Spammers using shortened URLs to spread their muck

Message Labs – part of internet security guru Symantec – is warning that shortened URLs are becoming an issue in terms of spam.

This graph shows how the inclusion of shortened URLs in spam email has increased from practically nothing a to almost 2% in just a few days:


Shortened URLs are perfect for spammers because not only do they mask dodgy sounding domain names that users would usually be wary of, they also help spam mail bypass anti-spam programmes. Services such as tinyurl are also free and require no registration.

Matt Sergeant from Message Labs, said: “The entire trust model of clicking on the URL is completely broken,” he said. He also said it was impossible to trust URLs on Twitter as many people retweet links, often without even clicking on them first themselves.

(via NYTimes)

Facebook polls users on whether they'd pay for vanity URLs


Social networking goliath Facebook is considering offering paid-for vanity URLs to users. It would mean that, for a fee, you’d be able to get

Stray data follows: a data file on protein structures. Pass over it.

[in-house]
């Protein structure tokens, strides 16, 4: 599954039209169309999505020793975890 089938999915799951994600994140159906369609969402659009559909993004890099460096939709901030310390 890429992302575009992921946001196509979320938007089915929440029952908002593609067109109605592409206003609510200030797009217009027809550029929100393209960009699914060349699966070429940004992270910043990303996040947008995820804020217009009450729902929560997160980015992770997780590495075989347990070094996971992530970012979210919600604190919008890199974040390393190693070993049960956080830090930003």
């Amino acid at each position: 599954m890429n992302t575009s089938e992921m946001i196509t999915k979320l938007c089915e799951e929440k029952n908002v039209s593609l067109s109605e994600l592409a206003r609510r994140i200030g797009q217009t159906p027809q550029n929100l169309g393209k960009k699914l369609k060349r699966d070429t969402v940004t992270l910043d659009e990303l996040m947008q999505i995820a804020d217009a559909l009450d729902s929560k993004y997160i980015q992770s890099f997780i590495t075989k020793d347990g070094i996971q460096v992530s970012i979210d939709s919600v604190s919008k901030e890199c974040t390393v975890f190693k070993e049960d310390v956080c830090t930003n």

The URLs might go through a bidding process, so that whoever bids the highest gets access to a particular shortcode. The site currently only offers them to selected high-profile users to encourage them to use the site more.

Most sites usually take a ‘first-come, first-served’ approach to usernames, but that’s resulted in many companies having trouble getting their trademarks because they’re being squatted on by other users. Companies that try and shift the squatters often gain intense criticism.

Would you pay for a vanity URL on Facebook? If it wasn’t too expensive, I think I might. Let us know your thoughts on Twitter – message @techdigest.

(via AllFacebook)